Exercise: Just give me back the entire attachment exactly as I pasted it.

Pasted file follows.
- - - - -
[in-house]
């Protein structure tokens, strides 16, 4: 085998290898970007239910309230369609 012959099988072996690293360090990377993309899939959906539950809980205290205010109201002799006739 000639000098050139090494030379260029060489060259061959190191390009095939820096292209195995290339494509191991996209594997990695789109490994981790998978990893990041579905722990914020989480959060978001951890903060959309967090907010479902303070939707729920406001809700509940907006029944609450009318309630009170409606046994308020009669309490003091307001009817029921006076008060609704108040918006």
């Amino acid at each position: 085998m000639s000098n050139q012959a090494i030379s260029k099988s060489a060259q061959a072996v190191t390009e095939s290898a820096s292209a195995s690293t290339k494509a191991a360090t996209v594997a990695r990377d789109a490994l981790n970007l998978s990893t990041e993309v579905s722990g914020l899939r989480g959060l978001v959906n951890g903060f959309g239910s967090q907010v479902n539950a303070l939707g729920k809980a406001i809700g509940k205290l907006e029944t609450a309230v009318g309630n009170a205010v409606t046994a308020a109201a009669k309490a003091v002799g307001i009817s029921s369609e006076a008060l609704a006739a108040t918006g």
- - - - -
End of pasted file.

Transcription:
[in-house]
């Protein structure tokens, strides 16, 4: 085998290898970007239910309230369609 012959099988072996690293360090990377993309899939959906539950809980205290205010109201002799006739 000639000098050139090494030379260029060489060259061959190191390009095939820096292209195995290339494509191991996209594997990695789109490994981790998978990893990041579905722990914020989480959060978001951890903060959309967090907010479902303070939707729920406001809700509940907006029944609450009318309630009170409606046994308020009669309490003091307001009817029921006076008060609704108040918006």
């Amino acid at each position: 085998m000639s000098n050139q012959a090494i030379s260029k099988s060489a060259q061959a072996v190191t390009e095939s290898a820096s292209a195995s690293t290339k494509a191991a360090t996209v594997a990695r990377d789109a490994l981790n970007l998978s990893t990041e993309v579905s722990g914020l899939r989480g959060l978001v959906n951890g903060f959309g239910s967090q907010v479902n539950a303070l939707g729920k809980a406001i809700g509940k205290l907006e029944t609450a309230v009318g309630n009170a205010v409606t046994a308020a109201a009669k309490a003091v002799g307001i009817s029921s369609e006076a008060l609704a006739a108040t918006g």